Meet the Kent patients helping to heal the NHS

  • 3,214 local residents share their stories to help diagnose where things aren’t’t working and let doctors, nurses and care workers know when they are getting it right.
  • Part of nationwide movement that has seen almost 300,000 come forward over the last year to help those running frontline health and care services find ways to improve.
  • New #ItStartsWithYou campaign launched to highlight the difference patient feedback can make.

From concerned mums to passionate pensioners, thousands of ordinary people all across the country are sharing their experiences to help hard pressed hospitals, GP surgeries and care homes find ways to improve.

In the last year the Healthwatch network has heard from 297,290 people specifically sharing their story so that the NHS and council-run care services can learn, survive and thrive in difficult times.

But this is just the beginning, with new research suggesting just over 3 out of 4 adults in England would be interested in sharing their feedback in order to improve health and social care services if given the opportunity.

The Healthwatch network exists to make it easy for people to give feedback about health and care services, requiring no more than a short telephone call, email or even a Tweet.

Healthwatch Kent has been out encouraging people to share their views and helping local NHS and social care services gather insight into people’s experiences. We’ve visited every Kent hospital this year to talk to people about their experiences of services. We’ve also visited hundreds of local communities where we’ve met over 5,000 Kent residents hearing from people about a whole range of issues including mental health, disability, social services, care home, GPs and cancer services.

Giving feedback is easy, but for those who want to go further local Healthwatch are on hand to help individuals work directly with local health and care bosses to come up with ideas together for how services should change and then put these plans into action.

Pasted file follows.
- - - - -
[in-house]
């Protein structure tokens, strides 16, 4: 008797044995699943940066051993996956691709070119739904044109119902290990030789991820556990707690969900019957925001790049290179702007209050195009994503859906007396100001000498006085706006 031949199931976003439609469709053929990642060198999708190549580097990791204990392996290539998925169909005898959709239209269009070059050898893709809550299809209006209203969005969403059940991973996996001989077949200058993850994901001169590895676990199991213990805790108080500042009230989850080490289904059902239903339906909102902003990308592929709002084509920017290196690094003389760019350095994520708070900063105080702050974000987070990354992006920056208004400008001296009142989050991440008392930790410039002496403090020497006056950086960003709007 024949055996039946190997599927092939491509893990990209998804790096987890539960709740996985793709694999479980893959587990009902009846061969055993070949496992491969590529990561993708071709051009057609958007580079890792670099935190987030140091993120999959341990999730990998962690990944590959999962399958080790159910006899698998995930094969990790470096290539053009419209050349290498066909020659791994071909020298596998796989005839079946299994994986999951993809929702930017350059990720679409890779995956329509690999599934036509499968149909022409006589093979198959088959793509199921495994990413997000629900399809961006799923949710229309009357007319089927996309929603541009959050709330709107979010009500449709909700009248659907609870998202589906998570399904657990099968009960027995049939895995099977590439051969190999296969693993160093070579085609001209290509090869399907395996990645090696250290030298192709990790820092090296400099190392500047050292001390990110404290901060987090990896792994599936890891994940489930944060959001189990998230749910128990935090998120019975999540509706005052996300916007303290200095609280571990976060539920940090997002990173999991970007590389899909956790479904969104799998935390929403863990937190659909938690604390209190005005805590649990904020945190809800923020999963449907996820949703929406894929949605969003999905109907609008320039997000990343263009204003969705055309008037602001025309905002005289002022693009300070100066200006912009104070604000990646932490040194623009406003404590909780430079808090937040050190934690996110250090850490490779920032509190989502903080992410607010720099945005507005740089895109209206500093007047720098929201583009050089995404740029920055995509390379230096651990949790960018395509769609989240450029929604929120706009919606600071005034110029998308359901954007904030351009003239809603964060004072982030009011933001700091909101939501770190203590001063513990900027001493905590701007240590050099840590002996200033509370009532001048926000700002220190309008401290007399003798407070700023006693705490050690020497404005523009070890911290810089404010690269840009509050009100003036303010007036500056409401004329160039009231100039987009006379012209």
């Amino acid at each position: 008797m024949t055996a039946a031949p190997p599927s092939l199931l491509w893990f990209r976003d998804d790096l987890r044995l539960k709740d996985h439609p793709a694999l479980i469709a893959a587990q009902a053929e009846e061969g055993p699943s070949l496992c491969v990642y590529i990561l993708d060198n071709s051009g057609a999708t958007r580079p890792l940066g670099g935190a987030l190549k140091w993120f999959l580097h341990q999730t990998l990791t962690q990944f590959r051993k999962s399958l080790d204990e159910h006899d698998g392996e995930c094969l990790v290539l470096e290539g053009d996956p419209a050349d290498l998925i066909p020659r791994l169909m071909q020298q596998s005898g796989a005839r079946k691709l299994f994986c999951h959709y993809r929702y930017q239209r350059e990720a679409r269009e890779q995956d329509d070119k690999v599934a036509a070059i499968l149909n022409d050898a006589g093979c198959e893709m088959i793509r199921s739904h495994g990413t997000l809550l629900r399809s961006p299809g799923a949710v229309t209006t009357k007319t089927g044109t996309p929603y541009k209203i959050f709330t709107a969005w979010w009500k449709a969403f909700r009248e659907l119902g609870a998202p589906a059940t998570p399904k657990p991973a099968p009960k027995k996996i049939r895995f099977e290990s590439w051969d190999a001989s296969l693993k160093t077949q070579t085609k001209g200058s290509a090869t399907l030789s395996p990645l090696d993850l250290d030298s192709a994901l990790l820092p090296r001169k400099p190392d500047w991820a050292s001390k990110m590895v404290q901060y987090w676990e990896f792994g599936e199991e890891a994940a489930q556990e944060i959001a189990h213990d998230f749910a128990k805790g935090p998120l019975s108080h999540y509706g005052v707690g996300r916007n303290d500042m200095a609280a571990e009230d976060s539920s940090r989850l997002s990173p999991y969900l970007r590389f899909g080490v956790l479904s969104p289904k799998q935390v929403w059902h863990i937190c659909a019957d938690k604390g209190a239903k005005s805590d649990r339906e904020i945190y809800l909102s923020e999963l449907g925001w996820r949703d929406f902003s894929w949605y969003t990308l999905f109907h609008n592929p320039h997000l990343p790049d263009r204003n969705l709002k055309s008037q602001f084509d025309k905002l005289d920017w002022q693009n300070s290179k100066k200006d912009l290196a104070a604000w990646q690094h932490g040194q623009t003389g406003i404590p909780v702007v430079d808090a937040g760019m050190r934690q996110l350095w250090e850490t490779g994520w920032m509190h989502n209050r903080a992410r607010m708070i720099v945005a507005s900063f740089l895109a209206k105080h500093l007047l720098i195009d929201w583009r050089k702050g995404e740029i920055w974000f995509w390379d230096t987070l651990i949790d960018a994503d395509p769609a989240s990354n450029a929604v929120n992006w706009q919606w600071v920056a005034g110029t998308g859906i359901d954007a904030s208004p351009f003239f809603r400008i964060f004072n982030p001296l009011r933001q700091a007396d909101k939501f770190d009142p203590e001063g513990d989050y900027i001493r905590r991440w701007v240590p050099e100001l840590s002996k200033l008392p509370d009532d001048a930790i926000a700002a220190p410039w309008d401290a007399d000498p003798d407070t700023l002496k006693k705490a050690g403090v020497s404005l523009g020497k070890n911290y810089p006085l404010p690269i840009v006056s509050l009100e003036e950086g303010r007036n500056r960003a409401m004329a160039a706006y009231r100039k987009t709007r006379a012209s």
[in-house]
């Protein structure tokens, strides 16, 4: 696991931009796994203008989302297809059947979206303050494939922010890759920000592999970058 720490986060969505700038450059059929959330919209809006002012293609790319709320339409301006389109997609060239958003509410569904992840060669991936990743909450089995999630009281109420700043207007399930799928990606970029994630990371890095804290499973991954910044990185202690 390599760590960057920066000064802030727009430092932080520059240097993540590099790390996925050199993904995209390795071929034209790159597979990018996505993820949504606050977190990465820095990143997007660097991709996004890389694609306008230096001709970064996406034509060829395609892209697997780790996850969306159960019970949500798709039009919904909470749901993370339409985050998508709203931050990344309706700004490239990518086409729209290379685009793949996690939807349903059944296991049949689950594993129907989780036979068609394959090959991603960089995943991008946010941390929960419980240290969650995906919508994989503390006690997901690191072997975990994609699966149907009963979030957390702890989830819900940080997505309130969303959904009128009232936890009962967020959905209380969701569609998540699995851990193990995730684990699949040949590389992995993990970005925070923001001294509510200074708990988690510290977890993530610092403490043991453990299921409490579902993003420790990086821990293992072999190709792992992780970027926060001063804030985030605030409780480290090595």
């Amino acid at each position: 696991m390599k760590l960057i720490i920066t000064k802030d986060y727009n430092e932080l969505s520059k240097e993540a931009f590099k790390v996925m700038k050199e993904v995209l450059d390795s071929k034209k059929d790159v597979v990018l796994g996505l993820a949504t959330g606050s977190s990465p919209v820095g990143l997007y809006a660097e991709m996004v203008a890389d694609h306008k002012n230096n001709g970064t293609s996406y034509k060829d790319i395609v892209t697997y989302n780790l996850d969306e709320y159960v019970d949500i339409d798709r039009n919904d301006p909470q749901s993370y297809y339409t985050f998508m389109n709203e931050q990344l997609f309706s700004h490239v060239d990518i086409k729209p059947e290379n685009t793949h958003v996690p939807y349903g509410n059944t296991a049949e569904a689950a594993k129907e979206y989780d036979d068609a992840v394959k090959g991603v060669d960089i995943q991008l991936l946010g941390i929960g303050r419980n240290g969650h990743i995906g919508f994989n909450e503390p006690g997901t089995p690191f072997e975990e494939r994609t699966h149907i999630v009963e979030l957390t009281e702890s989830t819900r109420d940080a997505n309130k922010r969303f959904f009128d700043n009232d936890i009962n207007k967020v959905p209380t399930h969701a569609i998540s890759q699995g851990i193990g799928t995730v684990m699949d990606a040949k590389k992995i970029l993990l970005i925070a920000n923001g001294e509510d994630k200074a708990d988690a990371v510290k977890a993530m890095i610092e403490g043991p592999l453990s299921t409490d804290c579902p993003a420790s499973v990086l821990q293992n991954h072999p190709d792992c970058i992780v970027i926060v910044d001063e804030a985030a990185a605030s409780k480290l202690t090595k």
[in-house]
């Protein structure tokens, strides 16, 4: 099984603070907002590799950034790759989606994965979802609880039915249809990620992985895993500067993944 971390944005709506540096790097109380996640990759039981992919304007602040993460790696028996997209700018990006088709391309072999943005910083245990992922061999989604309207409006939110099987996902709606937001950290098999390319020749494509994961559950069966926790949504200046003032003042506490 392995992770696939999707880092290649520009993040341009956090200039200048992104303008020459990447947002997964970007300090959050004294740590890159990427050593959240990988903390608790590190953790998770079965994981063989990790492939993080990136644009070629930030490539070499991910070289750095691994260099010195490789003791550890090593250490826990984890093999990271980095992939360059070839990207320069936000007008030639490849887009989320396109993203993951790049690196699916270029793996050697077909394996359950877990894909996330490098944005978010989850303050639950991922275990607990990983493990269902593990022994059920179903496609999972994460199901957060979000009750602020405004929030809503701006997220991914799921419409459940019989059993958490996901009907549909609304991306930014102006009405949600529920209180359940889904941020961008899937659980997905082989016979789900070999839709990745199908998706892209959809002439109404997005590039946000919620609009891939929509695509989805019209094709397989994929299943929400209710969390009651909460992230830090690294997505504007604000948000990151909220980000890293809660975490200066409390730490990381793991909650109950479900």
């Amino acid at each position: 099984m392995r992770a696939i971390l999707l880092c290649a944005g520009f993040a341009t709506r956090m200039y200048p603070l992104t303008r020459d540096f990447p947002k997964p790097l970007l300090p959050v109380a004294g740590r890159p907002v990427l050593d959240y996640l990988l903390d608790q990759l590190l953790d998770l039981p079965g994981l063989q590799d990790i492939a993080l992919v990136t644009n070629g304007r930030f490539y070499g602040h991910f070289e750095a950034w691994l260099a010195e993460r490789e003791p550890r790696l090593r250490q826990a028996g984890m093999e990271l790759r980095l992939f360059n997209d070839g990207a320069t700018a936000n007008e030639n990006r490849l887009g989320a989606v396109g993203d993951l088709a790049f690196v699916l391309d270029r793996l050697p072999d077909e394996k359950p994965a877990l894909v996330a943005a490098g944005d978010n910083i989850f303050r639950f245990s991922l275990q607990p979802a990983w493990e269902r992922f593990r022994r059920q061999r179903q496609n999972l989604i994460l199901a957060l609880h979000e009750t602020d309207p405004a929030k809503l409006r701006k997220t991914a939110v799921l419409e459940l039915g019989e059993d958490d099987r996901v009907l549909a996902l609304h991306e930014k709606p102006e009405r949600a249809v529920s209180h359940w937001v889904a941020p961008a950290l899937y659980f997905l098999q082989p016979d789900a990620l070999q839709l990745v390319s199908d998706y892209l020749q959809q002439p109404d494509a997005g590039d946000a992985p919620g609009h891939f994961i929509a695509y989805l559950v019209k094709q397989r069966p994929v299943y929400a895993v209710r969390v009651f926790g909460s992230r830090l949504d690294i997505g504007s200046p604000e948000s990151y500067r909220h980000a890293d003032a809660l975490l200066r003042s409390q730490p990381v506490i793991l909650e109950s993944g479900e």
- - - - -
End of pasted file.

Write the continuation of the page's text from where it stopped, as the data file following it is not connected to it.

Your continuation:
During a visit to Darent Valley Hospital we met a man who was in hospital for a broken hip. He also needed regular dialysis so he was taken from the ward to the renal unit. However, while on dialysis he missed the official lunch time and the chance to choose his food for the next day. That meant that not only did he not get a hot meal when he returned to the ward, he also didn’t get a choice for the next day. Thanks to our intervention, there is now a new hospital wide policy in place to ensure all patients get a hot meal if they miss lunchtime.

Reports from across the Healthwatch network suggest that the value of listening to patient feedback is starting to gain real traction within the NHS with two thirds of local Healthwatch reporting that healthcare providers are now actively seeking out information from them about how patients are experiencing care.

In recognition of all those who have shared their feedback, Healthwatch England is today launching a new campaign, entitled #ItStartsWithYou, to highlight the difference people can make by sharing their experiences and to encourage more people to come forward.

A week of celebration will culminate in the Healthwatch Network Annual Conference where hundreds of volunteers and leaders from local Healthwatch will be sharing ideas about how to further boost public engagement in improving health and social care.

Imelda Redmond, National Director of Healthwatch England, said:

“Giving doctors and nurses or care home staff a box of chocolates to say thank you is a lovely gesture but sharing feedback about the experience with those in charge is far more powerful. Not only does it help to boost the morale of under pressure staff but it can help the whole health and care sector understand what it is getting right and where things need to improve.

“Healthwatch makes it easy for people to share their experiences, both good and bad, and ensures that from individual doctors’ surgeries to the corridors of central government, those in charge of planning and delivering services hear what people have to say.

“Its heartening to see a growing culture of people willing to share their story and incredibly important that the NHS is also increasingly keen to find out what people are feeding back. But to unleash the full potential we need people to keep sharing their experiences with us, so I urge everyone to speak up and help us make the changes we all want to see.”